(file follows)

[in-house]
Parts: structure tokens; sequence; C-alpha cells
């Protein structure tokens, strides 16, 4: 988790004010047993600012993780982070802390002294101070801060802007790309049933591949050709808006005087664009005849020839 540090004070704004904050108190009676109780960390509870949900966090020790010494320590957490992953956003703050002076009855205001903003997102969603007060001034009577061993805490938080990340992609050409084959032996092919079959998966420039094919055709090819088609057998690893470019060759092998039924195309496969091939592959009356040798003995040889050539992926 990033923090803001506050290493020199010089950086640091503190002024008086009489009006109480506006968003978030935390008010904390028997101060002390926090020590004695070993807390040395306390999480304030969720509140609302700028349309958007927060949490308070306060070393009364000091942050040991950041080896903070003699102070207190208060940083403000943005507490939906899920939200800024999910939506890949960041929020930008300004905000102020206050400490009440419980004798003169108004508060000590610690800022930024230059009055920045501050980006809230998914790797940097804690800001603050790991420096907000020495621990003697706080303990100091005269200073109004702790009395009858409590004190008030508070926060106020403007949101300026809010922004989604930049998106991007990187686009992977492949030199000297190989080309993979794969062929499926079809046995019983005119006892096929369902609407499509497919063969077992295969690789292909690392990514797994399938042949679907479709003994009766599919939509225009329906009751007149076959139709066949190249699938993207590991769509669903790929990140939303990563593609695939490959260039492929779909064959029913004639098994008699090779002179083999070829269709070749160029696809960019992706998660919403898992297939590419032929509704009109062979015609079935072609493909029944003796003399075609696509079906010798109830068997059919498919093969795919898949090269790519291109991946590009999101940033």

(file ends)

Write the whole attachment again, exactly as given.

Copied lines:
[in-house]
Parts: structure tokens; sequence; C-alpha cells
């Protein structure tokens, strides 16, 4: 988790004010047993600012993780982070802390002294101070801060802007790309049933591949050709808006005087664009005849020839 540090004070704004904050108190009676109780960390509870949900966090020790010494320590957490992953956003703050002076009855205001903003997102969603007060001034009577061993805490938080990340992609050409084959032996092919079959998966420039094919055709090819088609057998690893470019060759092998039924195309496969091939592959009356040798003995040889050539992926 990033923090803001506050290493020199010089950086640091503190002024008086009489009006109480506006968003978030935390008010904390028997101060002390926090020590004695070993807390040395306390999480304030969720509140609302700028349309958007927060949490308070306060070393009364000091942050040991950041080896903070003699102070207190208060940083403000943005507490939906899920939200800024999910939506890949960041929020930008300004905000102020206050400490009440419980004798003169108004508060000590610690800022930024230059009055920045501050980006809230998914790797940097804690800001603050790991420096907000020495621990003697706080303990100091005269200073109004702790009395009858409590004190008030508070926060106020403007949101300026809010922004989604930049998106991007990187686009992977492949030199000297190989080309993979794969062929499926079809046995019983005119006892096929369902609407499509497919063969077992295969690789292909690392990514797994399938042949679907479709003994009766599919939509225009329906009751007149076959139709066949190249699938993207590991769509669903790929990140939303990563593609695939490959260039492929779909064959029913004639098994008699090779002179083999070829269709070749160029696809960019992706998660919403898992297939590419032929509704009109062979015609079935072609493909029944003796003399075609696509079906010798109830068997059919498919093969795919898949090269790519291109991946590009999101940033």